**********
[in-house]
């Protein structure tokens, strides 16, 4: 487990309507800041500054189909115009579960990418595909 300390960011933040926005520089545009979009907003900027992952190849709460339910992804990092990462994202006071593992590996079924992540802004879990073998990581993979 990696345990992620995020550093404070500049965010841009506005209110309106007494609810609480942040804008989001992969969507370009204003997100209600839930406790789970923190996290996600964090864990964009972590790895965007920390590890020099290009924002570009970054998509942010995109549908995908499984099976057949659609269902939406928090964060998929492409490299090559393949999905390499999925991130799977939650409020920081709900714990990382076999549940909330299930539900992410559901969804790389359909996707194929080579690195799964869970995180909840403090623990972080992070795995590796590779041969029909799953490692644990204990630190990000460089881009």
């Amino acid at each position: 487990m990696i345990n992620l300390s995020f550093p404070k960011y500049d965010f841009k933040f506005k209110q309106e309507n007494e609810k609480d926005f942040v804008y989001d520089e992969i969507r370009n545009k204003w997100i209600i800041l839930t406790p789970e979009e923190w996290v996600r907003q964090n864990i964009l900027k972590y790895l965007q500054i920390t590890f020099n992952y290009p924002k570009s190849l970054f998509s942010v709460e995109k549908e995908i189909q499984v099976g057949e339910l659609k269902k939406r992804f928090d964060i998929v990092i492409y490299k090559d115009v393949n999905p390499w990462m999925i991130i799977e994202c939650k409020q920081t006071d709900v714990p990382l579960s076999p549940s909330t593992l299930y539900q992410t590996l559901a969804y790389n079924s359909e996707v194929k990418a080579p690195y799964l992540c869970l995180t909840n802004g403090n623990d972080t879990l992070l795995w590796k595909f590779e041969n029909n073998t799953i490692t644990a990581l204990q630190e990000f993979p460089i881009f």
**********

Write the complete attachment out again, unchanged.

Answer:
[in-house]
């Protein structure tokens, strides 16, 4: 487990309507800041500054189909115009579960990418595909 300390960011933040926005520089545009979009907003900027992952190849709460339910992804990092990462994202006071593992590996079924992540802004879990073998990581993979 990696345990992620995020550093404070500049965010841009506005209110309106007494609810609480942040804008989001992969969507370009204003997100209600839930406790789970923190996290996600964090864990964009972590790895965007920390590890020099290009924002570009970054998509942010995109549908995908499984099976057949659609269902939406928090964060998929492409490299090559393949999905390499999925991130799977939650409020920081709900714990990382076999549940909330299930539900992410559901969804790389359909996707194929080579690195799964869970995180909840403090623990972080992070795995590796590779041969029909799953490692644990204990630190990000460089881009």
């Amino acid at each position: 487990m990696i345990n992620l300390s995020f550093p404070k960011y500049d965010f841009k933040f506005k209110q309106e309507n007494e609810k609480d926005f942040v804008y989001d520089e992969i969507r370009n545009k204003w997100i209600i800041l839930t406790p789970e979009e923190w996290v996600r907003q964090n864990i964009l900027k972590y790895l965007q500054i920390t590890f020099n992952y290009p924002k570009s190849l970054f998509s942010v709460e995109k549908e995908i189909q499984v099976g057949e339910l659609k269902k939406r992804f928090d964060i998929v990092i492409y490299k090559d115009v393949n999905p390499w990462m999925i991130i799977e994202c939650k409020q920081t006071d709900v714990p990382l579960s076999p549940s909330t593992l299930y539900q992410t590996l559901a969804y790389n079924s359909e996707v194929k990418a080579p690195y799964l992540c869970l995180t909840n802004g403090n623990d972080t879990l992070l795995w590796k595909f590779e041969n029909n073998t799953i490692t644990a990581l204990q630190e990000f993979p460089i881009f």